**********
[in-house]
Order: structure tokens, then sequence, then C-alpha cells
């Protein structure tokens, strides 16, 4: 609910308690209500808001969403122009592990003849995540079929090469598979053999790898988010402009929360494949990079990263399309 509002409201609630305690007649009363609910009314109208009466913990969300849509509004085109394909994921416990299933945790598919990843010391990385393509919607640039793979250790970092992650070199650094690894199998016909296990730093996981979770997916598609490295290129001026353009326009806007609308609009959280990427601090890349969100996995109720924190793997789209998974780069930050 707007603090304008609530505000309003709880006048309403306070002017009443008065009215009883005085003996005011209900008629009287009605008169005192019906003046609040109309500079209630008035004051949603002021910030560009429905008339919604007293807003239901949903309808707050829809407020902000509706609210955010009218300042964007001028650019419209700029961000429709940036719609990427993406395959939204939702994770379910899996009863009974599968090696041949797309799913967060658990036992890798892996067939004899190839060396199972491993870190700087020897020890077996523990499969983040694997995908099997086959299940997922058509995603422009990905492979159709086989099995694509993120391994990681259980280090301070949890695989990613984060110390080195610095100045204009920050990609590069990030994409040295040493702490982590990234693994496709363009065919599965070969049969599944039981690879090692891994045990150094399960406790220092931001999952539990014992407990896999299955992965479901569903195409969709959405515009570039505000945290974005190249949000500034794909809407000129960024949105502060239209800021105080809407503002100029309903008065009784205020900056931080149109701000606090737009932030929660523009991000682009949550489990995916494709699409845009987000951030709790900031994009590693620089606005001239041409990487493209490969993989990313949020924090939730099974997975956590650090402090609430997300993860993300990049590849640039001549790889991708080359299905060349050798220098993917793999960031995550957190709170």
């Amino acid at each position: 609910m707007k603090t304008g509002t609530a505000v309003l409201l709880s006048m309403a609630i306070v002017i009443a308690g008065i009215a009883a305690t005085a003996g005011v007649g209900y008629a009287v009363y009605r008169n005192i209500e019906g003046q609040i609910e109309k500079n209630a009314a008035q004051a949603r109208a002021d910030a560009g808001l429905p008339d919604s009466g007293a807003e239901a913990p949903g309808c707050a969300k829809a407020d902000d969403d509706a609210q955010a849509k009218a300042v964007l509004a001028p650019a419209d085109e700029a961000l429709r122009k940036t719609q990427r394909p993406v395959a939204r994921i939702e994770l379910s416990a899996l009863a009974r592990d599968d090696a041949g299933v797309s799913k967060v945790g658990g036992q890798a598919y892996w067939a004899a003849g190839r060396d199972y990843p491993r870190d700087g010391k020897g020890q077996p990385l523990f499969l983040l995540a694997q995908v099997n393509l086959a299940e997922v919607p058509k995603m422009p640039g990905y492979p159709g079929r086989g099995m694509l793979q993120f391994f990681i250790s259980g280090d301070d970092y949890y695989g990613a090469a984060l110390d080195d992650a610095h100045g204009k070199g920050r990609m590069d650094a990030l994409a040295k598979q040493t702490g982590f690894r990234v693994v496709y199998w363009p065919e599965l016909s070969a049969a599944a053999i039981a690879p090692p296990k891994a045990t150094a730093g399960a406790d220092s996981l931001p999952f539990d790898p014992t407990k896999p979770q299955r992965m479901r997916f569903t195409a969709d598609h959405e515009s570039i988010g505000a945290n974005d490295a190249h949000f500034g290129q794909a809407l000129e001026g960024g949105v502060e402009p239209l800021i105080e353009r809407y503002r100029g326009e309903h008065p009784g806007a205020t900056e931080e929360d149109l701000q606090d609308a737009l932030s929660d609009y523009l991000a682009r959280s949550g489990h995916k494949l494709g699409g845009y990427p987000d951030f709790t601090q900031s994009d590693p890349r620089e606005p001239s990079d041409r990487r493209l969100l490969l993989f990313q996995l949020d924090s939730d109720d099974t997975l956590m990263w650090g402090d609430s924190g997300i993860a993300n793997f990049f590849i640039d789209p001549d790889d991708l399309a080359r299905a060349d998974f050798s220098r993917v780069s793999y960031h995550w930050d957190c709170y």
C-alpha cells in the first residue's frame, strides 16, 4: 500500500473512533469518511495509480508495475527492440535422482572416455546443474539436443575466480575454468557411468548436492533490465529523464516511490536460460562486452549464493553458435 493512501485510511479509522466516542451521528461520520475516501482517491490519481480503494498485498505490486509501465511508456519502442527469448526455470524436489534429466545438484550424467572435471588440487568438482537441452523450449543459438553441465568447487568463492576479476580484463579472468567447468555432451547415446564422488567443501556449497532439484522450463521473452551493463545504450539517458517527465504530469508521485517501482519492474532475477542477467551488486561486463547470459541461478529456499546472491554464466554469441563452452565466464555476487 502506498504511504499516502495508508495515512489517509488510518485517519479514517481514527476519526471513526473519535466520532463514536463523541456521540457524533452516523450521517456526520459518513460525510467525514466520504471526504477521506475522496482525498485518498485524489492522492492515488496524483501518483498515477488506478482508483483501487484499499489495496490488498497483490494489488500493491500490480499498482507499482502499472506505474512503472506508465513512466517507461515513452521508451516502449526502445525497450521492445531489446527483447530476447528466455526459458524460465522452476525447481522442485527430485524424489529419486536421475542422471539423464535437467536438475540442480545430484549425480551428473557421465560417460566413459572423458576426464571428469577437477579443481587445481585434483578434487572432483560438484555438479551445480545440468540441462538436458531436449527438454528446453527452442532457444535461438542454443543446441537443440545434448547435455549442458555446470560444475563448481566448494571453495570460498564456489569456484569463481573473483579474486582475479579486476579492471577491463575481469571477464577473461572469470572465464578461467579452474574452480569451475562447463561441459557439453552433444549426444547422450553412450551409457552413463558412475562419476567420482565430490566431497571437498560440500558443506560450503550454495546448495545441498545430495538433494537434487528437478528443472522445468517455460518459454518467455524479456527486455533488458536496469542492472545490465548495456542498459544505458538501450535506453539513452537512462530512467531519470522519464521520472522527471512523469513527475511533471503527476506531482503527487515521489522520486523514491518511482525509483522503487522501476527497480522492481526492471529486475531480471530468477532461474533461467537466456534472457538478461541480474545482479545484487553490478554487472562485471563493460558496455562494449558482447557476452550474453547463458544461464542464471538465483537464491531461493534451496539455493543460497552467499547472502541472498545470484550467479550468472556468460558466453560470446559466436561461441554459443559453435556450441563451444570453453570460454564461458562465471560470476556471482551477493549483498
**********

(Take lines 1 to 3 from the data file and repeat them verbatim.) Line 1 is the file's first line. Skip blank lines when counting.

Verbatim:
[in-house]
Order: structure tokens, then sequence, then C-alpha cells
């Protein structure tokens, strides 16, 4: 609910308690209500808001969403122009592990003849995540079929090469598979053999790898988010402009929360494949990079990263399309 509002409201609630305690007649009363609910009314109208009466913990969300849509509004085109394909994921416990299933945790598919990843010391990385393509919607640039793979250790970092992650070199650094690894199998016909296990730093996981979770997916598609490295290129001026353009326009806007609308609009959280990427601090890349969100996995109720924190793997789209998974780069930050 707007603090304008609530505000309003709880006048309403306070002017009443008065009215009883005085003996005011209900008629009287009605008169005192019906003046609040109309500079209630008035004051949603002021910030560009429905008339919604007293807003239901949903309808707050829809407020902000509706609210955010009218300042964007001028650019419209700029961000429709940036719609990427993406395959939204939702994770379910899996009863009974599968090696041949797309799913967060658990036992890798892996067939004899190839060396199972491993870190700087020897020890077996523990499969983040694997995908099997086959299940997922058509995603422009990905492979159709086989099995694509993120391994990681259980280090301070949890695989990613984060110390080195610095100045204009920050990609590069990030994409040295040493702490982590990234693994496709363009065919599965070969049969599944039981690879090692891994045990150094399960406790220092931001999952539990014992407990896999299955992965479901569903195409969709959405515009570039505000945290974005190249949000500034794909809407000129960024949105502060239209800021105080809407503002100029309903008065009784205020900056931080149109701000606090737009932030929660523009991000682009949550489990995916494709699409845009987000951030709790900031994009590693620089606005001239041409990487493209490969993989990313949020924090939730099974997975956590650090402090609430997300993860993300990049590849640039001549790889991708080359299905060349050798220098993917793999960031995550957190709170």